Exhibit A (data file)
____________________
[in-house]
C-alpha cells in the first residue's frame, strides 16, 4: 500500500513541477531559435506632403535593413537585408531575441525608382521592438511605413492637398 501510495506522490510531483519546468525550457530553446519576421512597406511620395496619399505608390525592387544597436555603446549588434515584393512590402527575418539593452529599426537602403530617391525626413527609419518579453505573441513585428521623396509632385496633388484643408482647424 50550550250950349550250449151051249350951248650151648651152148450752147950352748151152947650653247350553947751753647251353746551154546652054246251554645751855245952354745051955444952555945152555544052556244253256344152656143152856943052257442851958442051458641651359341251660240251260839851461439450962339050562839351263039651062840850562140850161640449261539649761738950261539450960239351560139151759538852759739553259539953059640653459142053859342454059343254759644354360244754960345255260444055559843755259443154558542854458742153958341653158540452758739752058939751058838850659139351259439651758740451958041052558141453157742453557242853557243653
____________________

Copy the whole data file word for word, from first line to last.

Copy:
[in-house]
C-alpha cells in the first residue's frame, strides 16, 4: 500500500513541477531559435506632403535593413537585408531575441525608382521592438511605413492637398 501510495506522490510531483519546468525550457530553446519576421512597406511620395496619399505608390525592387544597436555603446549588434515584393512590402527575418539593452529599426537602403530617391525626413527609419518579453505573441513585428521623396509632385496633388484643408482647424 50550550250950349550250449151051249350951248650151648651152148450752147950352748151152947650653247350553947751753647251353746551154546652054246251554645751855245952354745051955444952555945152555544052556244253256344152656143152856943052257442851958442051458641651359341251660240251260839851461439450962339050562839351263039651062840850562140850161640449261539649761738950261539450960239351560139151759538852759739553259539953059640653459142053859342454059343254759644354360244754960345255260444055559843755259443154558542854458742153958341653158540452758739752058939751058838850659139351259439651758740451958041052558141453157742453557242853557243653